The idea of committing to an hour or more of exercise most days of the week is simply too much for most people, putting them at risk for burnout and giving up. It’s also important not to push yourself too hard in the beginning when becoming more active because this can actually derail your long-term goals by contributing to injuries and fatigue.
Photo by Arek Adeoye on Unsplash
When it comes to making fitness changes that will better your health, rather than procrastinating and feeling stuck, start by thinking about just 1-2 simple things you can do each week to get the ball rolling in order to gain some momentum.
Perhaps you can dedicate just 10 minutes per day to learning a few bodyweight exercises (such as squats, lunges, jumping jacks, etc. which can all be done with zero equipment), or put aside 15 to 20 minutes most days for a walk around your neighborhood? Just about everyone has 10 to 20 minutes to spare! And the lower the cost investment, the more likely you may be to begin.
One of the best ways to start making changes is to get very clear on your overall goals.
Write down what you ultimately want to accomplish. Then try laying out small, specific steps that you can take to begin achieving bigger goals. Your first goal may be to buy better sneakers, join a local gym, try a new class or seek out a local hiking trail.
Clearly define your path and you’ll have a better chance of checking smaller milestones off of your to-do list. This creates a positive cycle because people respond positively to their own progress and achievements.
Let's look at some simple "exercise hacks" that can add more movement to your day without costing you tons of time:
Start by committing to short-term goals such as exercising for 15 to 20 minutes per day for 30 days/1 month. Keep things simple, such as by walking fast outside or doing yoga videos for free at home.
While some people prefer exercising on their own, others do better when they have support and accountability. Consider joining a group or participating in a “challenge” for more outside accountability.
Keep track of your progress by using a fitness device to track steps or speed, weighing yourself, measuring yourself, or taking photos. Try to think of your underlying goals when figuring out which variables to track.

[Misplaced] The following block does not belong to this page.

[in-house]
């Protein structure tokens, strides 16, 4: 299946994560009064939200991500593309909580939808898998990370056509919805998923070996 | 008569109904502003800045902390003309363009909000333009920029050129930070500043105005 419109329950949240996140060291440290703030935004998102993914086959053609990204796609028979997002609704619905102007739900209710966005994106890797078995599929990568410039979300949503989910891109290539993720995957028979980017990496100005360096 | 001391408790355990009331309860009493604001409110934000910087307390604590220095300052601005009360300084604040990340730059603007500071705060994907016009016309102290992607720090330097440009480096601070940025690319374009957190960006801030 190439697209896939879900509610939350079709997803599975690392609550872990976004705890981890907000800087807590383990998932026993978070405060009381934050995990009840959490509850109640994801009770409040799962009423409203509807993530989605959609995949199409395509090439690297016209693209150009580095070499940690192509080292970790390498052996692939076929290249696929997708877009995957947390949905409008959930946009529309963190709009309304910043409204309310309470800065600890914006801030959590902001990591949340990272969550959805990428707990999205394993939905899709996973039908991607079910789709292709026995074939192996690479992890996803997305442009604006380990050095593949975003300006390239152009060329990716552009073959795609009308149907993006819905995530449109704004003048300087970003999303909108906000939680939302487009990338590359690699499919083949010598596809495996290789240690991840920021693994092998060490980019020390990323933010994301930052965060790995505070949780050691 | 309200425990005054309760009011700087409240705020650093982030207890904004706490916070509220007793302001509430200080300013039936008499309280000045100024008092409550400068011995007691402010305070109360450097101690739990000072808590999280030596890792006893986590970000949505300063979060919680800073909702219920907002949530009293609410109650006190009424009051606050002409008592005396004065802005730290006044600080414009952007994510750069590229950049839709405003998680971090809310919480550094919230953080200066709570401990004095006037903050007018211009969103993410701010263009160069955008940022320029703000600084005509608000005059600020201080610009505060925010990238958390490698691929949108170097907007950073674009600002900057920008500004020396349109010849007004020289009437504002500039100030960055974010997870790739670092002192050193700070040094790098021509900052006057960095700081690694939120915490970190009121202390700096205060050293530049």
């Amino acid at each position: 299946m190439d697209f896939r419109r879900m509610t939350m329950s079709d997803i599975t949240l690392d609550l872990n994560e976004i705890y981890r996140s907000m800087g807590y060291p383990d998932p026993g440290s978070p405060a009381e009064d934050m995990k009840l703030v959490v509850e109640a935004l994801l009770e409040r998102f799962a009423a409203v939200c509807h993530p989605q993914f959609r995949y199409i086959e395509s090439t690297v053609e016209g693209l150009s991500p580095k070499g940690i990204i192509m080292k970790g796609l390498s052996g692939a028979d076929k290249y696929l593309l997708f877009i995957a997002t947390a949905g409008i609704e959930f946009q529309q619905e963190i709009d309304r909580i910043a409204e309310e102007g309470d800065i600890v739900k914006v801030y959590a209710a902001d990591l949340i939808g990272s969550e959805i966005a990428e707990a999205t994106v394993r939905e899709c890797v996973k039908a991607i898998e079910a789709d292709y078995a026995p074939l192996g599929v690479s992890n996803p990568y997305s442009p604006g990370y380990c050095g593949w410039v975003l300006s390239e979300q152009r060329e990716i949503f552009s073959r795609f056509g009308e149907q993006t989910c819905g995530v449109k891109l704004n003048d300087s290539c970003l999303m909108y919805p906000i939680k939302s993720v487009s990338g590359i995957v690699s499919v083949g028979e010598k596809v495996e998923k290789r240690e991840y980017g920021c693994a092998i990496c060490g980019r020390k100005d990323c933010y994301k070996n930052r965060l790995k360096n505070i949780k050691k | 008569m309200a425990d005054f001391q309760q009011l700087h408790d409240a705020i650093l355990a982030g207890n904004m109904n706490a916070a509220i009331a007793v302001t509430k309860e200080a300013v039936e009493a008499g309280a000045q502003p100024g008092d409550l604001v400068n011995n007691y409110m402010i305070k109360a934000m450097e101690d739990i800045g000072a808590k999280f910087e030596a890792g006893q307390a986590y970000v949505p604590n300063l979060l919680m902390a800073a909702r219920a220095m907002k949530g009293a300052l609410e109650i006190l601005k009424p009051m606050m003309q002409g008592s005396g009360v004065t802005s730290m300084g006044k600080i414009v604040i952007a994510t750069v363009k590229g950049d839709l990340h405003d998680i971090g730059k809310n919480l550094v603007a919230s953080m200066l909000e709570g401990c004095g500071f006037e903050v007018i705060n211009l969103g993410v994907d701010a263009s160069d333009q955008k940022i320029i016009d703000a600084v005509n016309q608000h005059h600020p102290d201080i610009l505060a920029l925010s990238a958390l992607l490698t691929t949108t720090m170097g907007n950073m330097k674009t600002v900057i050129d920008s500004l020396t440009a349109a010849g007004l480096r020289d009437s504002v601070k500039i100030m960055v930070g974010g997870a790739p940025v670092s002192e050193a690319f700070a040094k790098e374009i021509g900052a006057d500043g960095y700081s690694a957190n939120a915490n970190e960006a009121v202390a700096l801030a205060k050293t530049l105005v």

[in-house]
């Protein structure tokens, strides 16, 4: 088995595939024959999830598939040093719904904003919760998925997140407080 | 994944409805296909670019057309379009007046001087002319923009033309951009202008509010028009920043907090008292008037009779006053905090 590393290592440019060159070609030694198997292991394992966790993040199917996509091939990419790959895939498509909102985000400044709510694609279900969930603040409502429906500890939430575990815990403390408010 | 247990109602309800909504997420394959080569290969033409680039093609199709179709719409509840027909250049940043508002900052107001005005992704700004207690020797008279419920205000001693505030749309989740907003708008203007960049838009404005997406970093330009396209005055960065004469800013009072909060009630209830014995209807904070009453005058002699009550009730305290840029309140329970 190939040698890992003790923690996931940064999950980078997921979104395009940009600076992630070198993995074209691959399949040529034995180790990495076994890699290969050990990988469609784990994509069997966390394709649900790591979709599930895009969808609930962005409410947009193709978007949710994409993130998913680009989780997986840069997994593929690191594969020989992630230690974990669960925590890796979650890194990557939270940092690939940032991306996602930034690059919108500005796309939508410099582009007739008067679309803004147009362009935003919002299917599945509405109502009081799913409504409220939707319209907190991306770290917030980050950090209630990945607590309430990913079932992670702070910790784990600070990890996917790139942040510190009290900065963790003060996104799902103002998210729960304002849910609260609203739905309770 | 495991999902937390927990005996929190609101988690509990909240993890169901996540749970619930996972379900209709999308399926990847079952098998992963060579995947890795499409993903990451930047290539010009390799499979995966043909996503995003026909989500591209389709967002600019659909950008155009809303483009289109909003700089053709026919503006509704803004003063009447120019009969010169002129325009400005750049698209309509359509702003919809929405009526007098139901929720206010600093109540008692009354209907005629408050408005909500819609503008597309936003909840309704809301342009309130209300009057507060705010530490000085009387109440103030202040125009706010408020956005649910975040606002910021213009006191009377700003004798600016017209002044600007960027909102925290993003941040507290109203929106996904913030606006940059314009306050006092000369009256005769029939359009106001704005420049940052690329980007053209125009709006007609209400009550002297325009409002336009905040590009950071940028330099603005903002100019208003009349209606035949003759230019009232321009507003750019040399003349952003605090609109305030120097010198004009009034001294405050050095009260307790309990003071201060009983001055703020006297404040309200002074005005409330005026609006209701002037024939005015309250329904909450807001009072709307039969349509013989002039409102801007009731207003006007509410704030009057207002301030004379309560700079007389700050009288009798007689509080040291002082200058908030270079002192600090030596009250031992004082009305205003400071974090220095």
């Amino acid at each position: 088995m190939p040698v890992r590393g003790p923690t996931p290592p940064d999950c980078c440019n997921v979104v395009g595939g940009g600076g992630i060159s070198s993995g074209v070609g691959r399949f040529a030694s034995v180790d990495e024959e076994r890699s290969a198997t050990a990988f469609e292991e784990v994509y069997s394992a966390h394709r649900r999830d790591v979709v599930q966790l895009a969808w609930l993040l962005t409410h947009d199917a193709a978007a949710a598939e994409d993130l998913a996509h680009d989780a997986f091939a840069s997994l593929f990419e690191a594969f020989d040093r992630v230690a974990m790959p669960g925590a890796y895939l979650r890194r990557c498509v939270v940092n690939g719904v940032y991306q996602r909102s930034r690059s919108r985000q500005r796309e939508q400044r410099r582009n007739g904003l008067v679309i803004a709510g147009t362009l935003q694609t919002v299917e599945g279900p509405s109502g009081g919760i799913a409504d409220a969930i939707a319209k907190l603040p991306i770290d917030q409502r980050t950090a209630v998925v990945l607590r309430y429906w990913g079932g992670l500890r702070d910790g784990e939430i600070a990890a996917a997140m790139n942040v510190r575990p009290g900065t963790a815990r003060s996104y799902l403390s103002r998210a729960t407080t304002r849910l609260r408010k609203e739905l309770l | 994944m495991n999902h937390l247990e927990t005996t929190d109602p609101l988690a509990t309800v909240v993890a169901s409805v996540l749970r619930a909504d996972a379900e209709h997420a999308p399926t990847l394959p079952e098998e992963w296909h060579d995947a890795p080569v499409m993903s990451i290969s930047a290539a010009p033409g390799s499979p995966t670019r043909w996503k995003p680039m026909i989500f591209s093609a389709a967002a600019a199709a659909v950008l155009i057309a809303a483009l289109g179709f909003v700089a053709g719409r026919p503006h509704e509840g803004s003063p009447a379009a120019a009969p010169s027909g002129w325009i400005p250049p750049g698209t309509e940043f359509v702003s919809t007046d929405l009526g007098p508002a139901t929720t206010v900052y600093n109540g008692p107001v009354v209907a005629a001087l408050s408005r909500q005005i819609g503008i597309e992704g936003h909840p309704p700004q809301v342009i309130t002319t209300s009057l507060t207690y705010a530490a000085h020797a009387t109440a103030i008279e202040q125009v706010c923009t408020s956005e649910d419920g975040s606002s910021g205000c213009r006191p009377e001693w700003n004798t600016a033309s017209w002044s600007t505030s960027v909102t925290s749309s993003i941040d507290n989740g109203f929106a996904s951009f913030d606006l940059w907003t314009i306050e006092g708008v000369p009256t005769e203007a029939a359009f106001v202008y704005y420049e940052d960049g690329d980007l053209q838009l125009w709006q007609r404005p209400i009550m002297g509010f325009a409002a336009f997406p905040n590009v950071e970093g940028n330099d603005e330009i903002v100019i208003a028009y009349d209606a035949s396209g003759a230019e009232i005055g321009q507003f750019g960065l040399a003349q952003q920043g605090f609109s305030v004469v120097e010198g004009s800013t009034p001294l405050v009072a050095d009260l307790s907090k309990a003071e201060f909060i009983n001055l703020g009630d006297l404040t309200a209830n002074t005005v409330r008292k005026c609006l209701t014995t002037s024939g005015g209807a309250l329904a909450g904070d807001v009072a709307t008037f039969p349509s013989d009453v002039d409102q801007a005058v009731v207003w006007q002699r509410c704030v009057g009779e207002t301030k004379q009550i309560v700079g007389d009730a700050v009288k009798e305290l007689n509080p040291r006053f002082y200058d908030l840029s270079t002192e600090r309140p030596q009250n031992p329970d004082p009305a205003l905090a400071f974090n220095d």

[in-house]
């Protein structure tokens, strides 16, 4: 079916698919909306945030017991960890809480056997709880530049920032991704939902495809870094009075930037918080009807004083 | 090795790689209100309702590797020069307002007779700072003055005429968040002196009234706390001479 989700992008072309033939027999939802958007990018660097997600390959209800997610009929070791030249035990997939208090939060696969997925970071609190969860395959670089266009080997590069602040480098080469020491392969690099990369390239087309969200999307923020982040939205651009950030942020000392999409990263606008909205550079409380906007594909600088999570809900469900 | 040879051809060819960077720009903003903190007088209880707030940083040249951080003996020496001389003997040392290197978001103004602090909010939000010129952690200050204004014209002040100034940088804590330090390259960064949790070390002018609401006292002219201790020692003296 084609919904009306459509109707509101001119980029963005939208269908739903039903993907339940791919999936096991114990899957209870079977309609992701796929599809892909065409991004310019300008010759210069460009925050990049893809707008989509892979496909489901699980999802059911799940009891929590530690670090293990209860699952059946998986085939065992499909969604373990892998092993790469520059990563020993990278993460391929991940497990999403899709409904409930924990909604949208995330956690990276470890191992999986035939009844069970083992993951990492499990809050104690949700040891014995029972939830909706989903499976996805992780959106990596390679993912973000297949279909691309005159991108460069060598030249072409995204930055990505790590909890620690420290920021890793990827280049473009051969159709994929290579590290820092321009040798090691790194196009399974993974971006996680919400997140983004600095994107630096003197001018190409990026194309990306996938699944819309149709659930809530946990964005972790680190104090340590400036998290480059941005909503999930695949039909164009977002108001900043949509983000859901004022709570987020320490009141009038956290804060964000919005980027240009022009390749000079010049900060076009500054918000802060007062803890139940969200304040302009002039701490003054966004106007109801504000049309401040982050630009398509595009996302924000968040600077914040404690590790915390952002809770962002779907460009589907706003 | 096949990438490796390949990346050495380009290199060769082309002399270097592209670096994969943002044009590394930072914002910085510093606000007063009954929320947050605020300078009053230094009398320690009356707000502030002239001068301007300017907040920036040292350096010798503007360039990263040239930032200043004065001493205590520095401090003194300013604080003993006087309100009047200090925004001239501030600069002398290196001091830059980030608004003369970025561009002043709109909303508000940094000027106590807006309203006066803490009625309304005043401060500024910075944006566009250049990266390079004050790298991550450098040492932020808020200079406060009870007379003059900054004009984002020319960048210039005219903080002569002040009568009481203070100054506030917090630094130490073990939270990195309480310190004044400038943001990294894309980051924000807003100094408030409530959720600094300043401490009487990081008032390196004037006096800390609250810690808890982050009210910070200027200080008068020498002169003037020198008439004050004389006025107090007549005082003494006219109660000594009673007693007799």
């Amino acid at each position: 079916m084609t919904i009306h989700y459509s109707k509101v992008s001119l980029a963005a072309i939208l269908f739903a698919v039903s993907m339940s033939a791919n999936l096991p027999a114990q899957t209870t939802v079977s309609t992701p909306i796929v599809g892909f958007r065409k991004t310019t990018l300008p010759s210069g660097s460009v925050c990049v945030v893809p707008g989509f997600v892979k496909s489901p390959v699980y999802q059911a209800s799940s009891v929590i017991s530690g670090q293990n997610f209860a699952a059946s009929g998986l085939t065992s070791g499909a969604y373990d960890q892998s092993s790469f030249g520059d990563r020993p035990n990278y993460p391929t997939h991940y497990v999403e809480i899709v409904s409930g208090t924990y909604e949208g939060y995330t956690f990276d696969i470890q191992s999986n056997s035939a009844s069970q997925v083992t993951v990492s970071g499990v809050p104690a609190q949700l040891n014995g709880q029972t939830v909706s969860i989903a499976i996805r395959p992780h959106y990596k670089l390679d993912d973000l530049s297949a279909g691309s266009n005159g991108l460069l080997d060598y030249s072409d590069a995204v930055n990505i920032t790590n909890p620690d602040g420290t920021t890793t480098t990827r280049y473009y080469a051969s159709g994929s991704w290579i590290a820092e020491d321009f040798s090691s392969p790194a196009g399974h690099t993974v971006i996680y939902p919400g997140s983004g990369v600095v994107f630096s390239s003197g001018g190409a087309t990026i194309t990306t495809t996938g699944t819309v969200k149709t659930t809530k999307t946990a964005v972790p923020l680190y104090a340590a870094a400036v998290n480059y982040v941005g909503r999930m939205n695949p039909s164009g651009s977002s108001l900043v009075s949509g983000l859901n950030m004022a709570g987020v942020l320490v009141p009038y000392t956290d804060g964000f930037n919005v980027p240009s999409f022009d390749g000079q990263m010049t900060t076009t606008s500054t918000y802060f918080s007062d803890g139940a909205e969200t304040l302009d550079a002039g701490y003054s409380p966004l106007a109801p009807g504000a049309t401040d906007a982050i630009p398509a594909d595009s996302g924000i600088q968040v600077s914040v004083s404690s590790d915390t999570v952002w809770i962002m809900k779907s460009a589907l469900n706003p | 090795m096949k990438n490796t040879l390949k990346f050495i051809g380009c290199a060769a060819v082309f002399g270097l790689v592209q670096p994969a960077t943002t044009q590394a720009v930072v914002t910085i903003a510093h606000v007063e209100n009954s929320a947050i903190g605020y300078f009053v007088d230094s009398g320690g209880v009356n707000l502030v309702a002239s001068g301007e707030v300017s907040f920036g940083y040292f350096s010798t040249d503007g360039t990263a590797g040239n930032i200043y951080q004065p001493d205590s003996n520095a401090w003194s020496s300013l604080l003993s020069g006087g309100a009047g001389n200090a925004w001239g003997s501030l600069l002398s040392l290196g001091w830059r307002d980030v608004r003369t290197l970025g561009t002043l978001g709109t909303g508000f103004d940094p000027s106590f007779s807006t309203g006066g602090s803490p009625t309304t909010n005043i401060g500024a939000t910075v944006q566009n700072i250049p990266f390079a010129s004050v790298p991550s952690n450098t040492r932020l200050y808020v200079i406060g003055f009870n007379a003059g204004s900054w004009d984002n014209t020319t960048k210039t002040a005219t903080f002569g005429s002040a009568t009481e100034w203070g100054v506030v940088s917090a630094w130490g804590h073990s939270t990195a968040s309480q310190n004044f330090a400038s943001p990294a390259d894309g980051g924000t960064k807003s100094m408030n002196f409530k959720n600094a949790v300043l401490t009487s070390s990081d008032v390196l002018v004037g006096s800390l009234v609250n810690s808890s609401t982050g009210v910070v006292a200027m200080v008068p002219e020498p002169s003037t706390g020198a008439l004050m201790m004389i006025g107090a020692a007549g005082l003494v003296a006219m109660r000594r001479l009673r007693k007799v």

If you have a commute to work, consider if it can be changed to incorporate more activity. Maybe you can actually bike or walk to work, or get off the train or bus a stop early to walk the remaining distance. If you work from home, consider this extra time to get a quick workout in before the day gets going.
Either involve your spouse, roommate, or a coworker in your fitness plans who can commit to exercising with you, even if it means holding "walking meetings" or attending a workout class directly before or after work with you.
Build active breaks into your workday. Walk around your neighborhood while taking calls, or do some simple stretches and exercises in your office/home a few times a day.
Combine the benefits of an active social life and fitness by meeting up with friends for a fitness class or a jog. Another option is hiring a personal trainer together, which can cut costs and keep things fun.
Try workout DVDs and fitness YouTube videos at home to add variety to your routine with little to no equipment needed. You might also choose to invest in some expensive equipment such as cables, bands or barbells.
When doing strength-training, ideally try to focus on compound movements that engage multiple, large muscle groups which gives you a more comprehensive workout in less time.
Get the kids or your pet involved. Plan to take daily walks together or head to a park or beach to play around.
Maximize your time and burn extra calories with interval training, which combines short bouts of high-intensity interval training exercise with recovery phases.
Once you’ve been active for several weeks consistently, consider if there's a larger goal you may want to work towards, such as running a 5K (which is a bit over 3 miles).